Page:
Separate the clothes according to their fabric type and weight. Putting sturdy clothes with lightweight clothes or delicate and durable fabrics can cause problems because they will have separate wash practices that will result in some clothes being abandoned and discolored.
Select the Correct Wash Settings
Washers have different settings that cater to different fabric types based on the spin speed. A “Normal” wash setting is suitable for cotton fabrics, while a “delicate” wash setting is suitable for wool fabrics, and so on.
Before doing laundry, especially white clothes, read the care label attached to the clothes for the recommended wash setting. Using the wrong wash setting can strain the clothes and fade the color.
Another thing to note is the water temperature suitable for washing white clothes based on the clothes care label. Hot water is better for washing white clothes because heat will remove any trace of color dye on the clothes, leaving the clothes whiter.
Conversely, hot water will set stains on the clothes, making them harder to remove; hence you should spot-treat the white clothes before washing them.
Bleach is necessary if you notice your white clothes start to fade or you want to revive faded ones; it will whiten your white clothes.
There are two ways to use bleach when washing your clothes; pre-soaking and pouring in the washer.
To pre-soak, pour the correct amount of bleach into a bowl of water and soak the clothes for hours before washing, or you will pour a cup of bleach into the washer with the laundry detergent.
You can use chlorine or oxygen-based bleach, but both options are only suitable for cotton fabrics as they can damage some delicate ones.
Alternative bleaching products are lemon juice, hydrogen peroxide, vinegar, etc. These products will bleach white clothes without damaging them.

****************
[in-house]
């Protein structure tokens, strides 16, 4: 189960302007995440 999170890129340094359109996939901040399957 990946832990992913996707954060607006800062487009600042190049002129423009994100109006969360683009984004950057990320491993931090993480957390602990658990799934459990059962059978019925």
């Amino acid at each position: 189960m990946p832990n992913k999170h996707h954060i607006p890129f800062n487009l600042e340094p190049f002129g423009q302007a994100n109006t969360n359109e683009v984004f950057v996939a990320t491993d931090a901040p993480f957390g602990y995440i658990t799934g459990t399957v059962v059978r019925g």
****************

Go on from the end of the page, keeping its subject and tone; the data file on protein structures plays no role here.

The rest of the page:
Use a Bluing Agent
Bluing agents are suitable for faded white clothes which present yellow undertones.
With bluing agents, you will release little amounts of blue dye into the wash to cancel out the yellow stains; the clothes will then appear whiter.
This process is known as an optical illusion, and some detergents contain these ingredients to automatically add this effect to white clothes and save you the extra step.
However, there are commercial bluing agents that you can purchase from stores, but be careful when selecting to avoid getting the ones that can damage the clothes’ fabric.
When using these bluing agents, follow the label instructions and use the correct amount stated on the direction label because using too much will dye your white clothes blue.
Rinse the Clothes with White Vinegar
White vinegar is a multi-functional cleaning agent which removes stains, degreases, deodorizers, brightens, and softens clothes. White vinegar can substitute many cleaning products, especially when washing white clothes.
Most people like to use fabric softener during the wash, but it will leave residue on the clothes that will cause fading and discoloration.
Using white vinegar instead of fabric softener and bleach will give you better results with fewer side effects.
Do not substitute white vinegar with other kinds of vinegar because they contain coloring that can stain the white clothes.
Add white vinegar during the rinse cycle to avoid the toxic fumes that form when it comes in contact with certain cleaning products.
Dry the Clothes
After following the tips on this list, your white clothes should be crisp and stain-free, but you should still check for any hidden stains before drying. Drying stained clothes will further set them, making them near-impossible to remove.
It will be better to air-dry white clothes under direct sunlight because the sun has natural bleaching, deodorizing, and stain removal properties, which will help maintain the white color of clothes.
You can also tumble dry white clothes. Use dryer balls to fluff the clothes and remove static.
Check the clothes care label for the recommended drying medium and heat level before proceeding with the drying.